Profile picture for rireland88

I own a home with no morgage. I want to buy a second house for an investment. I am semi retired so

my income + investments + Social Security is 25000.  What kind of loan could i expect to be able to apply.  My credit score is over 760.
  • May 12 2010 - South Burlingame
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Answers (7)

Boy this would be a good time for you to buy. I always market near by colleges, if there know luck the local social service office should be abel to help keep your houes rented with secton 8 homeowners. There are many whys to be safe. Get your self a team of Real Estate Pros, rates are grate. And learn more then one mortgage product you'll feel safer that way.
  • May 20 2010
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Your first step should definitely be to both your investment adviser and a lending specialist, even if you have to pay for the advice.

Once you're firmly aware of your financial position, you can work with a broker to locate the ideal investment property for your needs.  Take your time and explore all of the options.  It's a big investment and deserves to be treated as such.

Good luck!

  • May 17 2010
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If your income is $25,000, an investment house would occupy a significant percentage of your portfolio.  In my opinion, your first visit should be with an investment advisor and have a conversation about diversification, income, growth and safety. Wells Fargo has some good ones in its trust department, and they don't charge upfront.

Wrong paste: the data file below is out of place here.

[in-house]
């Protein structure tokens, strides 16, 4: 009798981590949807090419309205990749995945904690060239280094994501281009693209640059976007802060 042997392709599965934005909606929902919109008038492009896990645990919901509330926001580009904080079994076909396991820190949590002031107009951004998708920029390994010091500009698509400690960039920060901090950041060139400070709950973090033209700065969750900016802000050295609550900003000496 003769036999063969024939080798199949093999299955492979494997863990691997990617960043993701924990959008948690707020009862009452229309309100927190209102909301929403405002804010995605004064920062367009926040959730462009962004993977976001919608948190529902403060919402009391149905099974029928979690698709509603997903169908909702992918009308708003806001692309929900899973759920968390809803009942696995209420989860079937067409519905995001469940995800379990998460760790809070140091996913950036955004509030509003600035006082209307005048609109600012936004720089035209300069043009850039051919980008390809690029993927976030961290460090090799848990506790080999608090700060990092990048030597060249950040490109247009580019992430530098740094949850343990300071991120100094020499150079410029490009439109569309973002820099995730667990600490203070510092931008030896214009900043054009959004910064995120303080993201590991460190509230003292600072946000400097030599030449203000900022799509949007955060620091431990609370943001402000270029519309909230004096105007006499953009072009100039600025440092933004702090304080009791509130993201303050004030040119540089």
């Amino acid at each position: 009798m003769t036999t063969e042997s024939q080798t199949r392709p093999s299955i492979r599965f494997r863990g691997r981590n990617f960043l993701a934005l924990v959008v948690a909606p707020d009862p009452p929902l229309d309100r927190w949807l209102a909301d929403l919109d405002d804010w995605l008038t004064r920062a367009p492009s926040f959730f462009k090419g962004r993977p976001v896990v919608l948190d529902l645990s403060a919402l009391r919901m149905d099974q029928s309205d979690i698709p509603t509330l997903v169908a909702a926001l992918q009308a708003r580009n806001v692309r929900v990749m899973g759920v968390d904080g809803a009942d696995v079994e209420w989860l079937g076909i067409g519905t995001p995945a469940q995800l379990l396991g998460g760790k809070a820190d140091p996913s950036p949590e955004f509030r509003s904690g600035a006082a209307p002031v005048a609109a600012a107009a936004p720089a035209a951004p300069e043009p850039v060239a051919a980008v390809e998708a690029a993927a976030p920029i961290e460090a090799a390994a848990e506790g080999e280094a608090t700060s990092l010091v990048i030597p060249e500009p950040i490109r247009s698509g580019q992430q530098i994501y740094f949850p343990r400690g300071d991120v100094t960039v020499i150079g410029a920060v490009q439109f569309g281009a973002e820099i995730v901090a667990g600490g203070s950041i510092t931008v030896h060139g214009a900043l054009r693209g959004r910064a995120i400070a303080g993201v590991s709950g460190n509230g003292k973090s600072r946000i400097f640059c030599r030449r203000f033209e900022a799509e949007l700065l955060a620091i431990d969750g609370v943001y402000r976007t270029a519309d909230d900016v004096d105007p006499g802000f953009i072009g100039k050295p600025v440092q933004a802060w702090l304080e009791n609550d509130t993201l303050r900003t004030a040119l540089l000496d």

• May 13 2010
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Profile picture for Ofe Polack
Without knowing your financial background its difficult to tell what you will be able to buy.  Maybe you can buy a condo and pay cash for it, who knows?!  You have a great credit score, so approach a lender and see what they can do for you.  I do not like partnerships, but that's just me!
  • May 12 2010
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I agree with Marco, I am partners on three different investment properties.  One with my son, but two others with a non-family partnership.  We compliment each other with our areas of expertise and it's great to have someone to brainstorm with concerning remodels, renovations, maintenance, rents, areas of preference for purchase and more. First, I would check with a trusted mortgage broker (I'd be happy to share some referrals) to see what your loan options might be.  Then, you might consider seeking out a respected friend or family member if necessary.  All the best...
Janeese Jackson, Principal Broker
  • May 12 2010
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This may not be an option for you, but have you considered "partnering" with someone (relative, friend, another investor)?  Together you may be able to go farther than trying it alone. (i.e. 50% of something is better than 100% of, well you know.)

Just my two cents...

Marco Santarelli

  • May 12 2010
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You might be able to get a loan depending on other factors such as monthly credit payments.

A rule of thumb is that no more than about half of your gross monthly income can be spent on all mortgages, credit cards, car payment, etc.

You will have to show a record of successful investment income.
  • May 12 2010
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